Video directing, video editing, trumpet, keyboards, bass: Nicholas Payton

Looper, drum machine: Sasha Masakowski
Live music video director: Rob Davis

Live music camera: Sarah Rochis
Visual effects: Antoine Staib
Sound Engineer: Andrew Block


Jason Moran and Kyle Abraham

This piece aims to highlight the pace at which abolition occurs. It lasts longer than a moment, more than a lifetime, spanning generations of seekers. The choreographer Kyle Abraham puts the moving body in front of  us, because it is the most important part of actualizing our vision of abolition. The body changes shape, struggling to set a tempo for a “movement.” Frederick Douglass does this by also frequently posing in front of a camera. These images become chapters. By documenting his existence, he becomes the most photographed man of his time, verifying his body and mind. The dance verifies the body in the moment, responding to the sound. When we feel we are static, much energy is stirring for the next gesture, to give the smoke a shadow.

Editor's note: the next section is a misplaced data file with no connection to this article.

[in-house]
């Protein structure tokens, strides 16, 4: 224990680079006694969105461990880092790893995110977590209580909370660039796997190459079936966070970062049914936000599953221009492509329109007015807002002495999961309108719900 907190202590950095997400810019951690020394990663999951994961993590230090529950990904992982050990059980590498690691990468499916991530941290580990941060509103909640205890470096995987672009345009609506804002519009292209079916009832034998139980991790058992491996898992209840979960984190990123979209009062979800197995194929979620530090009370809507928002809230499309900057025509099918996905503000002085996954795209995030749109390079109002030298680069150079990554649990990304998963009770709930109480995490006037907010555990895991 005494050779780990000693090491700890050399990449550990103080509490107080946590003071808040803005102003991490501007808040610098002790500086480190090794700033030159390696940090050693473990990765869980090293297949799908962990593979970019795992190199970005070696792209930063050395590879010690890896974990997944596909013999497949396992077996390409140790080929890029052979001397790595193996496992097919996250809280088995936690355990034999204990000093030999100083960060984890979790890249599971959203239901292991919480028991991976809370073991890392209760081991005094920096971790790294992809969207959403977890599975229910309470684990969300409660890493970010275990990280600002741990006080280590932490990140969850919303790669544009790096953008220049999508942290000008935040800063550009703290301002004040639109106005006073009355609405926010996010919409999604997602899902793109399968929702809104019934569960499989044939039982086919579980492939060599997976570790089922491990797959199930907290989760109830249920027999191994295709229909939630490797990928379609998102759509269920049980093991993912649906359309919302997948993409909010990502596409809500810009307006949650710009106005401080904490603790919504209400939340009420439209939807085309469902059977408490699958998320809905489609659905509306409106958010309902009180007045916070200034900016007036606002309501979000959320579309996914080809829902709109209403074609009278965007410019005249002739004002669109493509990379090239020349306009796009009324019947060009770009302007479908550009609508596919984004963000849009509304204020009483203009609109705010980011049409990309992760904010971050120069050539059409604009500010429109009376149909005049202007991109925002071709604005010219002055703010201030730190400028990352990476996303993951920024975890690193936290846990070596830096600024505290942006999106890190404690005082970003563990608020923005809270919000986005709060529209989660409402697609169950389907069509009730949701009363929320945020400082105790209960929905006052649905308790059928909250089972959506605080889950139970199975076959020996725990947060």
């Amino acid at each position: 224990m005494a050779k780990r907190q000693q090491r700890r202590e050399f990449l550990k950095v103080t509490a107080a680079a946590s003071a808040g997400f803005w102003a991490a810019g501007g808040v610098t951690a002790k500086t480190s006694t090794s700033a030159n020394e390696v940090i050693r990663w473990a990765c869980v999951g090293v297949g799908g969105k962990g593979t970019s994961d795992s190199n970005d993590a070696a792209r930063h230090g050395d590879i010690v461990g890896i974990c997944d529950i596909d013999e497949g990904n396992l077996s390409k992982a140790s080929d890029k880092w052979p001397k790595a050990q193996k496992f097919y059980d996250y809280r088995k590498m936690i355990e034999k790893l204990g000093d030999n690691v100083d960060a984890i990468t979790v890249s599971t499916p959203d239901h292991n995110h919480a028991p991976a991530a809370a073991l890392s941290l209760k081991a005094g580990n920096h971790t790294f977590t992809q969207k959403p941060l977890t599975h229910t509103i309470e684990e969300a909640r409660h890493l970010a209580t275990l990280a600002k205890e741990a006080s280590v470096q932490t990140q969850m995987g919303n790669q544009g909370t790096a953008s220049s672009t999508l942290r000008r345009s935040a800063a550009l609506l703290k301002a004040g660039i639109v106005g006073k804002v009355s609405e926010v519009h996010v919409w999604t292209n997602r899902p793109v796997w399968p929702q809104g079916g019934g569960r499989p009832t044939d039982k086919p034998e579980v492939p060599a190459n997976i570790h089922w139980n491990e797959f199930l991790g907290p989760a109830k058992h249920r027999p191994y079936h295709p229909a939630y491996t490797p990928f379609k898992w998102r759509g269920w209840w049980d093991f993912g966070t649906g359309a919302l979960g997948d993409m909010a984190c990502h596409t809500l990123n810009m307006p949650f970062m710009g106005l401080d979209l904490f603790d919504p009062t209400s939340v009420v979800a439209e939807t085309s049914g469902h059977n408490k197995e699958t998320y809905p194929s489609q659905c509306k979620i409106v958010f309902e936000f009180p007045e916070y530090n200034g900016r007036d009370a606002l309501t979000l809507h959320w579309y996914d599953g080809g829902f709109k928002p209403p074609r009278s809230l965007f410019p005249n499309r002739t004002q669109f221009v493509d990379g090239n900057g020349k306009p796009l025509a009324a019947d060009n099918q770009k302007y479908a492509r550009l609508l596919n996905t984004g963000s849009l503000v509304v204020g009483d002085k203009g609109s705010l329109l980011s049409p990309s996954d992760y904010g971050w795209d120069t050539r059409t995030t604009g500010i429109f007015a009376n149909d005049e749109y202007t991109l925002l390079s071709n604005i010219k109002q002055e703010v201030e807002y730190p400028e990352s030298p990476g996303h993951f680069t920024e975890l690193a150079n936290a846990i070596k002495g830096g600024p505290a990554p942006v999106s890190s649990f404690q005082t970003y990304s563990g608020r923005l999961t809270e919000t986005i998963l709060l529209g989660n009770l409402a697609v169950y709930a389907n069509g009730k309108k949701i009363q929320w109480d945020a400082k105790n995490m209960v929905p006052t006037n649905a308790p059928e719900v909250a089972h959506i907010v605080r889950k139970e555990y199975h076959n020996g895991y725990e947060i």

Pianist/Composer: Jason Moran
Choreographer: Kyle Abraham
Dancer: Claude “CJ” Johnson

Camera: Ashli Bickford
Additional Film Editing: Dan Scully

Filmed at Kaatsbaan Cultural Park
Archival Footage of Newark Riots of 1967

Comfort Food

Malcolm-Jamal Warner

As a society we have been conditioned to be creatures of comfort. We artificially sweeten inconvenient truths to make us feel good. We hold onto lies to make us feel right. Imagine a society where we all feast on love and nurture each other in a way that uplifts every individual’s inner light.

Composed, recorded, & shot by: Malcolm-Jamal Warner

Edited by: Nathan Anderson

You Ought To Be Ashamed/Expanse

Cécile McLorin Salvant

Some of us have been dreaming of
Some of us have been slowly making plans
A place where we can stretch our toes